The National Education Policy (NEP) 2020, from a birds-eye view, looks promising: The schooling years are divided into several sections with programme outcomes specified for each level. It talks about focus on discovery, preparation, abstract thinking and multidisciplinary learning and that with technology redefining probably everything around us, the concept of education must also be revamped to meet the needs of the learners today.
However, before one jumps to applauding the NEP, one requires a deep dive into the current challenges that India’s education system faces at the grassroots level—the issue of bringing kids to school, retaining students (especially girls) in school, enabling teachers to deliver the NEP-imagined curriculums, creating and enabling sufficient technological infrastructure, delivering the committed education budgets and ensuring that every educated Indian is employable.
What we need to further question is if this NEP
i) sufficiently addresses the above challenges,
ii) has a well-defined implementation roadmap and milestones,
iii) has critical finances for execution of this grand vision,
iv) ensures that it will not exacerbate the current educational divide between the marginalised and the privileged, and the rural and the urban children. Moreover, there is a severe dearth of trained personnel in the country. Not to forget the unfortunate situation that the teachers of today are also the products of the current education system—and hence we need a system that equips knowledge facilitators to understand the nuances of this novel ecosystem. Interestingly, the NEP relies upon anganwadi workers, already overburdened with numerous public health and nutrition duties, for delivering quality “Early Childhood Care and Education” (ECCE).
To train them to meet ECCE standards through six-month diploma courses would itself be a Herculean task. Over 10 lakh vacancies are still open at the school level, leave alone the matter of several insufficiently skilled PGTs and TGTs. Moreover, conditions in anganwadi centres remain abysmally poor. Figures from December 2019 show that over 3 lakh anganwadi centres don’t have proper toilets and over 1.5 lakh lack potable drinking water. Can they be expected to meet and deliver the ambitious ECCE quality targets set by the NEP? The provision to provide multidisciplinary study options cannot be implemented in rural schools where the student-teacher ratio is too high.
This has to be facilitated with heavy funds and infrastructure coupled with a large teaching faculty. The ‘good to have’ modern pedagogies, values, skills, and learning methods were already present in the National Curriculum Framework of 2005. The policy also covers alternate curriculum subjects like yoga, Indian philosophy and Adivasi/indigenous ways of learning in the syllabus. But upskilling teachers, who presently struggle even to teach the basic syllabus at the primary level, is not easy.
The NEP also lays focus on digital and distance learning to increase gross enrolment ratio from 26% to over 50%. However, the primary reasons for dropping out of school such as child marriage and child labour remain unaddressed in the policy. It also lacks clarity about the employability value of the open learning courses. The absence of digital infrastructure will lead to the further segregation of the poor and disadvantaged, creating a “digital divide” that will grow even stronger due to the absence of or limited internet connectivity/access to technology in rural areas.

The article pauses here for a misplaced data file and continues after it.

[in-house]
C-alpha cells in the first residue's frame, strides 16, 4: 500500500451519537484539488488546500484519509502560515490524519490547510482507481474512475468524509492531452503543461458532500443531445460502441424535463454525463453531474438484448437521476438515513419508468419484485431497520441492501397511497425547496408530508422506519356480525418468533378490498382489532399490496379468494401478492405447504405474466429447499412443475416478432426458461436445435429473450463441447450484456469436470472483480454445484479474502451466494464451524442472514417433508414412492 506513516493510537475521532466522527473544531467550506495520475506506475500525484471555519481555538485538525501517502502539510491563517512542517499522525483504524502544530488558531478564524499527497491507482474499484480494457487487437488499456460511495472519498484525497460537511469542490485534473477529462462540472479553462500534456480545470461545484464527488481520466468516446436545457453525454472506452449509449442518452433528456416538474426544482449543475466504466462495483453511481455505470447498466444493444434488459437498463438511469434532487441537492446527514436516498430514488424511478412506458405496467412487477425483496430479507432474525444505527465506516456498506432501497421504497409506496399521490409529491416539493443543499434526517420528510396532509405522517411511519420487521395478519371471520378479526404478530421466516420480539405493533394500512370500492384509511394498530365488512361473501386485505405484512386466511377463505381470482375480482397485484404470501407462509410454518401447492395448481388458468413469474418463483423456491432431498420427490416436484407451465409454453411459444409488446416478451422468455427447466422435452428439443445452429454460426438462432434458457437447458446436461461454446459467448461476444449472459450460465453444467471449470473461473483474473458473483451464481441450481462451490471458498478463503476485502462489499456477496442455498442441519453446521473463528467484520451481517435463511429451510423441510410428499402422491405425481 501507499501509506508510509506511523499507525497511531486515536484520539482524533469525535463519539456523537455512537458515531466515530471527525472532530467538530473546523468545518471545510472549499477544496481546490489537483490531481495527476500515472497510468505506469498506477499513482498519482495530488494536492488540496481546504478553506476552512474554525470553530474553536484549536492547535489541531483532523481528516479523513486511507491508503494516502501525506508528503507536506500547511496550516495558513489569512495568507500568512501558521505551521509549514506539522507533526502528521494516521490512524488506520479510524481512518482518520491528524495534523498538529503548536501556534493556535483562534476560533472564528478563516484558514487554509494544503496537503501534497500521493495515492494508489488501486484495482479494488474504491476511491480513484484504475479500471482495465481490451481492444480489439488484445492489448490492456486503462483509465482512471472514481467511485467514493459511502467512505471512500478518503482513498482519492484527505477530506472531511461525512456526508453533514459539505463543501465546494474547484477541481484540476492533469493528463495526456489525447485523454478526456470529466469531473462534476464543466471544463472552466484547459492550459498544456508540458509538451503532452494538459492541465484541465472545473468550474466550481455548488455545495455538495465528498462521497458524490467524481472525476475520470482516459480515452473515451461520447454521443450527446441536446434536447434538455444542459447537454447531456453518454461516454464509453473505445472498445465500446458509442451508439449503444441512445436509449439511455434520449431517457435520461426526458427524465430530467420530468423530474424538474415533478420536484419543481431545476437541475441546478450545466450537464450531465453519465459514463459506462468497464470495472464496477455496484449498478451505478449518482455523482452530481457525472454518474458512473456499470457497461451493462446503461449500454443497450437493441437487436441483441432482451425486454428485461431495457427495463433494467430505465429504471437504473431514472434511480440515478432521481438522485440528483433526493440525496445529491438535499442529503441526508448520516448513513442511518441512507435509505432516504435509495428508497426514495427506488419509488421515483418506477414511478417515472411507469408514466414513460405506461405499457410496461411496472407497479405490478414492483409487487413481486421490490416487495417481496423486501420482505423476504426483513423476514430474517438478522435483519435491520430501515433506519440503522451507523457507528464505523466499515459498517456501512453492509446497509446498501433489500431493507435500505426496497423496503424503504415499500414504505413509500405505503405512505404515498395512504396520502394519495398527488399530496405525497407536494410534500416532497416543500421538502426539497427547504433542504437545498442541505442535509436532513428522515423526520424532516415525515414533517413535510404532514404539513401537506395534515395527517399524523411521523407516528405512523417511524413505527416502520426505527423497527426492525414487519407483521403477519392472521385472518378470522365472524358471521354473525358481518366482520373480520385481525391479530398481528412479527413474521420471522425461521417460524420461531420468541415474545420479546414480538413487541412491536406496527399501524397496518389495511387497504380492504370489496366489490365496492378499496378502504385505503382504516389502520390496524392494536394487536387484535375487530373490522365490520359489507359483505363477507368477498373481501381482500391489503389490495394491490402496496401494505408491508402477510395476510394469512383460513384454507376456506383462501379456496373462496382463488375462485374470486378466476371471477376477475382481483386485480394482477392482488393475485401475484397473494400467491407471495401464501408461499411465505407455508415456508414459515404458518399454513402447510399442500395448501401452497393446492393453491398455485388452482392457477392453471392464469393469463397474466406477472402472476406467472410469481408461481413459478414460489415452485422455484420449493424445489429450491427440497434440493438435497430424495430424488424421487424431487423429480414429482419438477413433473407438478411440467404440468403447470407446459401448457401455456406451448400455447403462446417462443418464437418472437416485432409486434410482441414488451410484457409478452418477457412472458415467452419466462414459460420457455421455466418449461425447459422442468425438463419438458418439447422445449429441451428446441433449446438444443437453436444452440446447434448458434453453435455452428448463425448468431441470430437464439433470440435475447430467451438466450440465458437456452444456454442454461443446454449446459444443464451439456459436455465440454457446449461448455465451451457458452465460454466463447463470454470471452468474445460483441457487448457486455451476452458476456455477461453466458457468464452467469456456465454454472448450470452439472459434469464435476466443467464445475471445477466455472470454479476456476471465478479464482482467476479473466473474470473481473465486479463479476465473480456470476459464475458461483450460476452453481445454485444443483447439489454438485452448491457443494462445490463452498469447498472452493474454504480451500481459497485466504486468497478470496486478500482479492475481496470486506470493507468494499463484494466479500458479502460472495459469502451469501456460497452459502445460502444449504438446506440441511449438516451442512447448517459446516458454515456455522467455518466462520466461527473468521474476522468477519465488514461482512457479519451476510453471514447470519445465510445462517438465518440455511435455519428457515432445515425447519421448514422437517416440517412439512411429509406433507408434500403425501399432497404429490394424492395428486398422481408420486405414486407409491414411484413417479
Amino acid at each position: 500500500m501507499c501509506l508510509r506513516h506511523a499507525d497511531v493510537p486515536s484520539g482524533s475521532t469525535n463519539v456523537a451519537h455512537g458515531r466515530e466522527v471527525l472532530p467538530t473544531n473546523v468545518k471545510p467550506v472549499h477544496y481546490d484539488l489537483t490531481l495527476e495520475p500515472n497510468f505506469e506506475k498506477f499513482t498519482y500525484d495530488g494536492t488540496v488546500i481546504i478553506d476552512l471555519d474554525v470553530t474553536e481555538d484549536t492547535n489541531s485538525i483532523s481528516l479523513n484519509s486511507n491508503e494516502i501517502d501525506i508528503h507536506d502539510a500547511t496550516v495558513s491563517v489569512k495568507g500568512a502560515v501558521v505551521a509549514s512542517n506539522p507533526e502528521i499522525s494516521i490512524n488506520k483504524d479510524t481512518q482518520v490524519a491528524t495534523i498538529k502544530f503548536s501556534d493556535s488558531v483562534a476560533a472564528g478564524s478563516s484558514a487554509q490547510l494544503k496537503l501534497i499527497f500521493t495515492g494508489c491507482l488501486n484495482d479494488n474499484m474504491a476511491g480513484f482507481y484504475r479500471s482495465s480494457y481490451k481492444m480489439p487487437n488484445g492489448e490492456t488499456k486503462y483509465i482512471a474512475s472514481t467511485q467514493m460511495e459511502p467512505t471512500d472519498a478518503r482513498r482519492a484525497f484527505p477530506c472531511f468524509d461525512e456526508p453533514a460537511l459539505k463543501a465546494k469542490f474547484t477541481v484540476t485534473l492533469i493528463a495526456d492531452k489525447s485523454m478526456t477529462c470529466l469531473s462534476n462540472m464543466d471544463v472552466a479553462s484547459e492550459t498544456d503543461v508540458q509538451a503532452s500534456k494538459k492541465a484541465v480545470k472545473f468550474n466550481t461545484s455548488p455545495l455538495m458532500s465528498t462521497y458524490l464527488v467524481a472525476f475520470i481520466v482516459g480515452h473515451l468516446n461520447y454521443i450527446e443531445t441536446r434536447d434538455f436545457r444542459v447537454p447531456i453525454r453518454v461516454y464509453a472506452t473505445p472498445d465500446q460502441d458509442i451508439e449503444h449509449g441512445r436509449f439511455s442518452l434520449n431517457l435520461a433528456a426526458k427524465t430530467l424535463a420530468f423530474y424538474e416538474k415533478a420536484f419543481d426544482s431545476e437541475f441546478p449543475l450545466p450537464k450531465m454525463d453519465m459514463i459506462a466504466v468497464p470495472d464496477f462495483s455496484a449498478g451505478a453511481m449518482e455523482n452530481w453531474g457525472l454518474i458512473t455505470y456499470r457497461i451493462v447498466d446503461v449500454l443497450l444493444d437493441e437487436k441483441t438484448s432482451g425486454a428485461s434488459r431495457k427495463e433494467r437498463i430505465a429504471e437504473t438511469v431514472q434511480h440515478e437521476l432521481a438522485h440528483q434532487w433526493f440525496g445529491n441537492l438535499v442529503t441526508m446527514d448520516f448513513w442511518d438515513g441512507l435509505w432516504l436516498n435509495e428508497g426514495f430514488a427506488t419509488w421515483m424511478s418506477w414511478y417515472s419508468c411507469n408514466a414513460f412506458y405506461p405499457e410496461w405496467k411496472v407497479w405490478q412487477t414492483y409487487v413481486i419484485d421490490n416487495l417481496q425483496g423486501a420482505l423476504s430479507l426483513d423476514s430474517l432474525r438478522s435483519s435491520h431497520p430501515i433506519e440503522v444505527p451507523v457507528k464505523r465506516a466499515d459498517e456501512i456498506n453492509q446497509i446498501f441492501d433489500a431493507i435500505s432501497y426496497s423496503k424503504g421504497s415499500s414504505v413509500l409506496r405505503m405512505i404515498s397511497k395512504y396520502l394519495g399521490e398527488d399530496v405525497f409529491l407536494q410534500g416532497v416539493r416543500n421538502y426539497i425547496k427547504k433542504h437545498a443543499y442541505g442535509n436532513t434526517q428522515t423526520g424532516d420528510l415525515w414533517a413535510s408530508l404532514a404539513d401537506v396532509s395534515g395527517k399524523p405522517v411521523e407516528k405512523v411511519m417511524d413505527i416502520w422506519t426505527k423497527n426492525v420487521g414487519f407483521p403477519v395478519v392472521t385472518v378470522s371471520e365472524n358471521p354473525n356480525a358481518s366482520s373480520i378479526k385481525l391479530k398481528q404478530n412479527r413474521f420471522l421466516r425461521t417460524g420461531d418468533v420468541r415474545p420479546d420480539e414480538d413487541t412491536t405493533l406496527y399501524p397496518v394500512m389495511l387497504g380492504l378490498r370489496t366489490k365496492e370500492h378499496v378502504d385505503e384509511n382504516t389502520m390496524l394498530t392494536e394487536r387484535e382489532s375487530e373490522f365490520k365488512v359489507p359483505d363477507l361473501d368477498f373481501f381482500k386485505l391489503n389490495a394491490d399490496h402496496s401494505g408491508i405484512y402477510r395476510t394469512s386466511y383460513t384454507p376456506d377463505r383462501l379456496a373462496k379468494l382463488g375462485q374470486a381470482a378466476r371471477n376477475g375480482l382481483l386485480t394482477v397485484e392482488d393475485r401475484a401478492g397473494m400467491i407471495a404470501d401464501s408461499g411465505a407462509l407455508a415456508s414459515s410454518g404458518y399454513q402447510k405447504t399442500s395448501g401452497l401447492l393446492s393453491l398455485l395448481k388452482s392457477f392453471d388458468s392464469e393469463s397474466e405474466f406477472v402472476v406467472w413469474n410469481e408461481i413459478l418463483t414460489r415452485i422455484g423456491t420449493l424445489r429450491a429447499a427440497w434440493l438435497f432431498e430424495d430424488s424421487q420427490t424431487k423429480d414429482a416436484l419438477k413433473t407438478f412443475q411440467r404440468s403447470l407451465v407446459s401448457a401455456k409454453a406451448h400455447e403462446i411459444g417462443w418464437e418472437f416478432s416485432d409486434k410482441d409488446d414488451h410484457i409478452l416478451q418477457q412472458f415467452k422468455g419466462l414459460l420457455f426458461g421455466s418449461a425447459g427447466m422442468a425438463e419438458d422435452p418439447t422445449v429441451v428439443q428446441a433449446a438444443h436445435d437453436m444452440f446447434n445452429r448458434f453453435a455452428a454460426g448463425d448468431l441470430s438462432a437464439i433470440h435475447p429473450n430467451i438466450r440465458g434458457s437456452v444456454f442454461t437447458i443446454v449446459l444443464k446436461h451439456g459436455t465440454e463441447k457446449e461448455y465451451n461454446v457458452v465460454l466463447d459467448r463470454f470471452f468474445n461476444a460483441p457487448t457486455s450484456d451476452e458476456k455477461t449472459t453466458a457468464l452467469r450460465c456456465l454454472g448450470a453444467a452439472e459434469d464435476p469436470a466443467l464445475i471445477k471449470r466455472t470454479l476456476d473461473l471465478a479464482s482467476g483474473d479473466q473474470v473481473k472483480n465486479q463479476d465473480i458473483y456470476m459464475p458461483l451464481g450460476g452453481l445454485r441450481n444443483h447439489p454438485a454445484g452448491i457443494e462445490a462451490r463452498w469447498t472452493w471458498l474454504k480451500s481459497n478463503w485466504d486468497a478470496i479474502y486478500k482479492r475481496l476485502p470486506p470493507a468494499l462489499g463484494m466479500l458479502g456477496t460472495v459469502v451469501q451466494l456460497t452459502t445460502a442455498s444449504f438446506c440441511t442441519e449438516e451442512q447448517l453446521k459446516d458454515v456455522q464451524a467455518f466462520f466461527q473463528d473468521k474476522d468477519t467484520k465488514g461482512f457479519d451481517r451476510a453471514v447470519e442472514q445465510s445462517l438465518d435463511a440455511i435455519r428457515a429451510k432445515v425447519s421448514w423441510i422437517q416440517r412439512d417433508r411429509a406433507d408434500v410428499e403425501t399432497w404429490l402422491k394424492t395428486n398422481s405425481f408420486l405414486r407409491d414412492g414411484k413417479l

As per UDISE+ (Unified District Information on School Education, Department of School Education, Government of India), only 9.85% of government schools have a functional computer and 4.09% have an internet connection. This itself puts into question the overwhelming reliance on online education in NEP 2020. The NEP recommends a spending of 6% of GDP on education. However, spending on education has fallen from 4.14% in 2014-15 to 3.2% in 2020-21 under the BJP regime. Even this amount may get cut down by 40% owing to the coronavirus pandemic in the current year, bringing the education spending to just 2% of the total budget. There is hence no clarity on whether the NEP proposes financing of 6% of GDP to come from public funds or private investments.
The fear is that such unstructured commitments may further privatise, commercialise and overly centralise education, thus taking away the autonomy from well-functioning institutes, and also lead to sudden fee hikes and reduction in employment security of the academic staff. As a nation aiming for a humongous $5 trillion economy, the NEP has to set the course right in attaining the educational goals. We need to rebuild our universities rather than inviting universities from other countries, improve our own research infrastructure, create a strong ecosystem of learning, unlearning and relearning—coupled with inculcating a culture of critical thinking, innovation and research.
This should be so systematically executed that it ensures India reclaims its rightful place in the mantle of world education. We should also not miss out on real issues like poor infrastructure, poor research facilities, shortage of teachers, unhealthy government schools and high number of student dropouts. The education policy has to act as a stepping stone towards reclaiming the pedestal India has lost—as a country with thinkers, philosophers, mathematicians, scientists—and not as a distraction to sway people away from the real issues in education. (Views expressed are personal)
National Spokesperson, Congress, and Professor of Finance